Analog vs Digital

analog, digital, dj, spinning, music, science

The battle begins July 13th at 11am ET and runs for 24 hours.

In our current world, we use analog and digital signals all the time.  A classic example is the round faced clock you watched when you were waiting for your class period to end (analog) vs the clock on your mobile phone (digital).  But what exactly relegates these signals to one category or the other?

It turns out, the answer is pretty simple!  Analog signals and objects have infinite possibilities, while digital ones have a finite number of possibilities.

Think of the minute hand on a clock moving slowly in a smooth motion between one minute and the next.  At a given time, it could be anywhere in between minutes – 20 seconds, 45.3 seconds, 51.342984325789 seconds, etc.  The possibilities are endless!  And that’s what makes it analog.

Or consider a DJ spinning a record.  When the DJ scratches the record, it can be at any place along the record, and it would be nearly impossible to repeat the same scratch pattern twice.  This is because when you’re scratching a record, there are an infinite number of places the needle can hit.

A graph of an analog signal will be smooth, and continuous.  Even if there may be the finite values of a minimum and maximum the signal can achieve, between those values are infinite possibilities.

Graph via Sparkfun

Digital signals, on the other hand, have a finite set of values. A digital clock may be able to read seconds, miliseconds, nanoseconds, etc. But even if it reads units of time that are so small humans can’t even comprehend them, it still has a finite number of values it can read. Think of a digital clock changing every 60 seconds to a new minute, vs the smooth hand of the analog clock moving between minutes.

Or consider a DJ using digital equipment to make music. Although to our ears the sound seems smooth and continuous, it is really being computed using binary code, and therefore there will be a “step” between each sound, rather than a continuous flow from one sound to the next. The same thing happens if you zoom in on a digital image. If you get close enough, you’ll be able to see that each part of the image is a different colored pixel, and the colors do not “flow” from one to the next although they appear to do so from a distance.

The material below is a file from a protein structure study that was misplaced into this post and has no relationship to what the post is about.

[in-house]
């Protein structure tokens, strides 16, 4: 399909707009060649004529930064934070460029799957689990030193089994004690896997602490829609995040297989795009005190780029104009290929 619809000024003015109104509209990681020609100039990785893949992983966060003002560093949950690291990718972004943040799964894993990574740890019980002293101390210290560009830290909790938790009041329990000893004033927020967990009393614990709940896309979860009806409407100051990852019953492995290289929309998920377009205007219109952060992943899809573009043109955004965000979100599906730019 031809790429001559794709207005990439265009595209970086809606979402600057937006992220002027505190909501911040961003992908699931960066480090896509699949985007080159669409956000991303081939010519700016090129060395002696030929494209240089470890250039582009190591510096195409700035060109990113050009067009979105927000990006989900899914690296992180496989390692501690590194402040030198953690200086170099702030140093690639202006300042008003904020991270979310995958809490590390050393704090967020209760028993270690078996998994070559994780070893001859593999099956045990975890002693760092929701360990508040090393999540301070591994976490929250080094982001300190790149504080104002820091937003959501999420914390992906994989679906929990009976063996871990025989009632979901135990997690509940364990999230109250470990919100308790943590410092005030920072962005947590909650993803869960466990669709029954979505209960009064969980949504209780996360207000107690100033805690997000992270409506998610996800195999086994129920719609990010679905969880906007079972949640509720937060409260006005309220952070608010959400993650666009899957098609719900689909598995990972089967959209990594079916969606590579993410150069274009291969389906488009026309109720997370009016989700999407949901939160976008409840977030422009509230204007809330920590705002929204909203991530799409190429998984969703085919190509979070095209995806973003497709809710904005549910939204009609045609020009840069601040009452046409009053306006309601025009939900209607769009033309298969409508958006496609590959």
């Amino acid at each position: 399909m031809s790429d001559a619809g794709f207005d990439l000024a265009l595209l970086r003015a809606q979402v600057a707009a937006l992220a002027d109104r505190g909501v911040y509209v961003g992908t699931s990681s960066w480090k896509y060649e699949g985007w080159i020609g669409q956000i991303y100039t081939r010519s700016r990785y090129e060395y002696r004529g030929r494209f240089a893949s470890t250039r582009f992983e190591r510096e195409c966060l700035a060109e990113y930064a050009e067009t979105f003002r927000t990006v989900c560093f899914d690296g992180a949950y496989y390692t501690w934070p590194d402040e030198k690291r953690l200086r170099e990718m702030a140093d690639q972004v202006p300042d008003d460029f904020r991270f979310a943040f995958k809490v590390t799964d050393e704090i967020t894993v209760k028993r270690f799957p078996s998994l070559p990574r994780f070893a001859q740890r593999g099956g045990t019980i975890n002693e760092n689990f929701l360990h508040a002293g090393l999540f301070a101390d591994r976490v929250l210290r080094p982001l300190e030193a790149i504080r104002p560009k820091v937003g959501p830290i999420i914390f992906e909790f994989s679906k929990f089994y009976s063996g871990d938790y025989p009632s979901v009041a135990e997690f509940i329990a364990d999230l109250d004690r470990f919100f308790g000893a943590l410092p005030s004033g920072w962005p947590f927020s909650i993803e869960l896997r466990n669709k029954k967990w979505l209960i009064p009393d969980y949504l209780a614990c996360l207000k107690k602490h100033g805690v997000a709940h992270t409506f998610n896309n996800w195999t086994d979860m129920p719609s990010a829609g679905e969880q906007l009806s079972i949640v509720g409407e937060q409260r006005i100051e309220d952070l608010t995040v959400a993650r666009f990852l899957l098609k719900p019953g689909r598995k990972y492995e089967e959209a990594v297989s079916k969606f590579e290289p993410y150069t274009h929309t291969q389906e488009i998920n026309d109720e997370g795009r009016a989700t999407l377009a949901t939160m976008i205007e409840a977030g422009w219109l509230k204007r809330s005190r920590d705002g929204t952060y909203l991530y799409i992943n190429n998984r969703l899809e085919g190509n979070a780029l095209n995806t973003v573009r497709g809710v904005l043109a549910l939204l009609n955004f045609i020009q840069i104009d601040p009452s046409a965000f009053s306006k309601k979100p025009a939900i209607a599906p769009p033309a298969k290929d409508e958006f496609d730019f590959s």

This digital signal graph shows how digital signals may appear smooth and flowing like the analog signal graph at first glance. But when you look closely you can see that there are actually a finite number of “steps” on the graph, meaning there are a finite number of places you can be along the graph at any given time.

Image via Sparkfun

We still use both analog and digital signals and objects all the time in our everyday life. But which do you prefer? The finite, or the infinite? Make your choice and let the battle begin!

The battle begins July 13th at 11am ET and runs for 24 hours.

The usual bonuses
Earn 5,000 points – 2,500 bonus
Earn 15,000 points – 5,000 bonus
Earn 25,000 points – 10,000 bonus
For every 25,000 points above 25,000 – 5,000 bonus
Member of winning team (if you’ve scored at least 2,500 points) – 10,000 bonus
Highest scorer on each team – 5,000 bonus
Player with #1 overall score – 10,000 bonus
Player with #2 overall score – 5,000 bonus
Player with #3 overall score – 2,500 bonus

Artwork by Daniela Gamba